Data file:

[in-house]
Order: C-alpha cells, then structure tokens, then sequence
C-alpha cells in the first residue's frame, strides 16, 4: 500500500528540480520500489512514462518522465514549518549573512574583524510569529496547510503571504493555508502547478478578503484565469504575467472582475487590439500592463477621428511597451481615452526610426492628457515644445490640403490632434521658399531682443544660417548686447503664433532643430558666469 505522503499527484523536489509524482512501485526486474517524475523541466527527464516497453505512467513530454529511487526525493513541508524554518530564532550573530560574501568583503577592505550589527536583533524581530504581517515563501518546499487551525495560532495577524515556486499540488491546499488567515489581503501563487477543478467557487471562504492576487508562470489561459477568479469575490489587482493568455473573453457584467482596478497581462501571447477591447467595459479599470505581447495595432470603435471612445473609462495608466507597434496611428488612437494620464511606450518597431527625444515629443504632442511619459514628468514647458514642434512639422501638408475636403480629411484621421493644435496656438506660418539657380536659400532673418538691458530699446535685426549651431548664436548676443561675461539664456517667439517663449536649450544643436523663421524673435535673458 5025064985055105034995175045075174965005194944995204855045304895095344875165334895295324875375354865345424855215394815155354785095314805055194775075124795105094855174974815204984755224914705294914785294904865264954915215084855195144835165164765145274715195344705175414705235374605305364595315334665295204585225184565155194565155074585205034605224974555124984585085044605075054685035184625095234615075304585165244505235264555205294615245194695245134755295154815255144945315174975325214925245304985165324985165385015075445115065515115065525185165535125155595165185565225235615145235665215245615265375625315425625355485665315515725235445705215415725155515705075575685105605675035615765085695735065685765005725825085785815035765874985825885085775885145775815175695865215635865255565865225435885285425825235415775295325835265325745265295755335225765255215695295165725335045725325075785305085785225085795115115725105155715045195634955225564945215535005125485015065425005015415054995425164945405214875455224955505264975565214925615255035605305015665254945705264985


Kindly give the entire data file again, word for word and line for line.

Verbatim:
[in-house]
Order: C-alpha cells, then structure tokens, then sequence
C-alpha cells in the first residue's frame, strides 16, 4: 500500500528540480520500489512514462518522465514549518549573512574583524510569529496547510503571504493555508502547478478578503484565469504575467472582475487590439500592463477621428511597451481615452526610426492628457515644445490640403490632434521658399531682443544660417548686447503664433532643430558666469 505522503499527484523536489509524482512501485526486474517524475523541466527527464516497453505512467513530454529511487526525493513541508524554518530564532550573530560574501568583503577592505550589527536583533524581530504581517515563501518546499487551525495560532495577524515556486499540488491546499488567515489581503501563487477543478467557487471562504492576487508562470489561459477568479469575490489587482493568455473573453457584467482596478497581462501571447477591447467595459479599470505581447495595432470603435471612445473609462495608466507597434496611428488612437494620464511606450518597431527625444515629443504632442511619459514628468514647458514642434512639422501638408475636403480629411484621421493644435496656438506660418539657380536659400532673418538691458530699446535685426549651431548664436548676443561675461539664456517667439517663449536649450544643436523663421524673435535673458 5025064985055105034995175045075174965005194944995204855045304895095344875165334895295324875375354865345424855215394815155354785095314805055194775075124795105094855174974815204984755224914705294914785294904865264954915215084855195144835165164765145274715195344705175414705235374605305364595315334665295204585225184565155194565155074585205034605224974555124984585085044605075054685035184625095234615075304585165244505235264555205294615245194695245134755295154815255144945315174975325214925245304985165324985165385015075445115065515115065525185165535125155595165185565225235615145235665215245615265375625315425625355485665315515725235445705215415725155515705075575685105605675035615765085695735065685765005725825085785815035765874985825885085775885145775815175695865215635865255565865225435885285425825235415775295325835265325745265295755335225765255215695295165725335045725325075785305085785225085795115115725105155715045195634955225564945215535005125485015065425005015415054995425164945405214875455224955505264975565214925615255035605305015665254945705264985